UK: 1996 MANAGEMENT TODAY UNISYS SERVICE EXCELLENCE AWARDS.

UK: 1996 MANAGEMENT TODAY UNISYS SERVICE EXCELLENCE AWARDS. - Winner, Manufacturing/Engineering Category ConvaTec (UK), Chronic Care division.

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Last Updated: 31 Aug 2010

Winner, Manufacturing/Engineering Category ConvaTec (UK), Chronic Care division.

The Chronic Care division of ConvaTec (UK) is market leader, with a 50% share of the UK market worth £35 million, in a highly specialised corner of the medical products sector. The business manufactures bags for patients who have undergone surgery to remove parts of the bowel (eg, colostomy, ileostomy, urostomy). It was already market leader six years ago. But at that time it had reached a crossroads, since competitors were employing new tactics in an effort to increase their own sales on behalf of these stoma patients. 'The strategy we finally chose required us to invest more heavily in service,' says ConvaTec's marketing manager Nicola Brunt. 'The vision we formulated was of success based on a passion for customer-driven quality.'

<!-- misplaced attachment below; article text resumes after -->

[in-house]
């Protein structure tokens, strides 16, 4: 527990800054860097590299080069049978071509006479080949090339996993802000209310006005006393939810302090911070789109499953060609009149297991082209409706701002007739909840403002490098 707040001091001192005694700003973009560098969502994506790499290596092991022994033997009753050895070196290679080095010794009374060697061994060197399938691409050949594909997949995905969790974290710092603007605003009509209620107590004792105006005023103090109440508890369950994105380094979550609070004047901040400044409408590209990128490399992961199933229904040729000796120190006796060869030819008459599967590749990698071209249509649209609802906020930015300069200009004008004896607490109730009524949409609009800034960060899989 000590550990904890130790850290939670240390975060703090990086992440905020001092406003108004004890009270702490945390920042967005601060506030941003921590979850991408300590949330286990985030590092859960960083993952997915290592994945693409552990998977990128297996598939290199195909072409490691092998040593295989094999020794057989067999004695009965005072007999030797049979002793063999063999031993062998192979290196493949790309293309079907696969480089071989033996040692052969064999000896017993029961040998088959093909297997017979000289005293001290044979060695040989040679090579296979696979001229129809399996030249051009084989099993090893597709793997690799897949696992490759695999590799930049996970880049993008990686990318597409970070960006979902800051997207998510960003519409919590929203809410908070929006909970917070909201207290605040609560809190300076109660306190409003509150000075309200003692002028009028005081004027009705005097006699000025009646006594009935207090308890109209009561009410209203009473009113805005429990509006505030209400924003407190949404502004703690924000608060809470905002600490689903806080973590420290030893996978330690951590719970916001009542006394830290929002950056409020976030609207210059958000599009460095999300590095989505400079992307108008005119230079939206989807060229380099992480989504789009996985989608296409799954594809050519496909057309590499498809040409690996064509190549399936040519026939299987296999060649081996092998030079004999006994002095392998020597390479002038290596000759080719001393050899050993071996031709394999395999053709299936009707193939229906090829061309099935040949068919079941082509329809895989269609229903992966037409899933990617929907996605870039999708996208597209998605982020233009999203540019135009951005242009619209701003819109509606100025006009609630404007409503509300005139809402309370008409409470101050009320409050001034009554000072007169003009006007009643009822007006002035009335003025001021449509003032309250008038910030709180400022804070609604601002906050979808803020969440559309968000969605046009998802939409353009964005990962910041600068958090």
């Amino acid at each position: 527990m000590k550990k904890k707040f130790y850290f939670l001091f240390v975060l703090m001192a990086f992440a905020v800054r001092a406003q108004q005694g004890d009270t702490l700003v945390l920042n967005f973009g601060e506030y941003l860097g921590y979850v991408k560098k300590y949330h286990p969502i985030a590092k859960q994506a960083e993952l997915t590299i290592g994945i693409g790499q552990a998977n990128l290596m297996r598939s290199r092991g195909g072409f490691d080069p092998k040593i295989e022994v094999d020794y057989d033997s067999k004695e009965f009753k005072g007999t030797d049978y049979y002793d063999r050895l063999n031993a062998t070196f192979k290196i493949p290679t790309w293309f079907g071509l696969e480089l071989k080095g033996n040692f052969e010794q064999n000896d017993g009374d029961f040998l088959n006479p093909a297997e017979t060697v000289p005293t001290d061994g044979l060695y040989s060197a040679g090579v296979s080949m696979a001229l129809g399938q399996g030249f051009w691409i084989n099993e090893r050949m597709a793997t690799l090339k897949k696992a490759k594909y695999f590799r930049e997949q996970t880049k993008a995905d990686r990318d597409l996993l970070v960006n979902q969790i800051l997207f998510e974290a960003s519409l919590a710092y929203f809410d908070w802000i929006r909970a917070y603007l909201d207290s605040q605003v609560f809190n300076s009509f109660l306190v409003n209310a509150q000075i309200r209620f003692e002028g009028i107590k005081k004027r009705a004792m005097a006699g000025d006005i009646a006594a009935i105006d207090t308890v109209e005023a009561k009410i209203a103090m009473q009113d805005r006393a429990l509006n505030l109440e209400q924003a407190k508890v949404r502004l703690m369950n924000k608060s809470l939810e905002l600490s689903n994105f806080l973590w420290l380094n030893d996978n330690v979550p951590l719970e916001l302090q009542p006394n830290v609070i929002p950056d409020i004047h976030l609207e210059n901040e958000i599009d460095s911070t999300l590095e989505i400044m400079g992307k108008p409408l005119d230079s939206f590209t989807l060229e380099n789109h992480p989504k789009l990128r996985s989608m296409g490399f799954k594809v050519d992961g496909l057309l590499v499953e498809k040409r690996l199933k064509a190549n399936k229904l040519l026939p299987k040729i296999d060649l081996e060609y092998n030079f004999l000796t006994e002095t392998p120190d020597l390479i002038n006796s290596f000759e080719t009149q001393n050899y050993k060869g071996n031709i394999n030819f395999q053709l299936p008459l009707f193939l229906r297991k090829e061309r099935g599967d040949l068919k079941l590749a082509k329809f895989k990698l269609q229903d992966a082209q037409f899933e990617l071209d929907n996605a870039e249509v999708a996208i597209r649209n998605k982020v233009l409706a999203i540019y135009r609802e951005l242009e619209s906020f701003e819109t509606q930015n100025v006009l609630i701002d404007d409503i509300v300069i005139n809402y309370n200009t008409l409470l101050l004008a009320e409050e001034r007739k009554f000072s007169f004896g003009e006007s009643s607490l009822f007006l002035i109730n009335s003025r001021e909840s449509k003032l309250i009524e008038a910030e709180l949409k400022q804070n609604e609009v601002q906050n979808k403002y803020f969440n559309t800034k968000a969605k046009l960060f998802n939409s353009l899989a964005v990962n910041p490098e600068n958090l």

Financial restraints in the NHS reinforced the competitive threat. Stoma patients, who number some 100,000 in the UK, are supported by 350 specialist hospital nurses. The nurses assist them in, among other things, the disposal of bodily wastes - that is, they advise patients on which company's products to use and how to use them. Aware of the pressures on the NHS, some producers had begun sponsoring stoma care nurses who agreed to market their own products exclusively - and even today a quarter of Britain's stoma care nurses are under an obligation to a single manufacturer. 'We could have chosen the option of buying up the entire stoma care nurse base,' says Brunt. 'But it was important to us that nurses should continue to operate in ways which do not challenge their professional ethics, also that patients should have a choice of product.'

Having elected to pursue a strategy based on product and service excellence, ConvaTec needed to be sure that it had a detailed knowledge of its two customer groups - the stoma patients and nurses. In 1993 it conducted an in-depth survey of 5,000 patients to determine their priorities. 'Security is of paramount importance,' reports Brunt. 'Next in order of importance come comfort, ease of use and discretion.' The company has continued to undertake regular research into patients' requirements.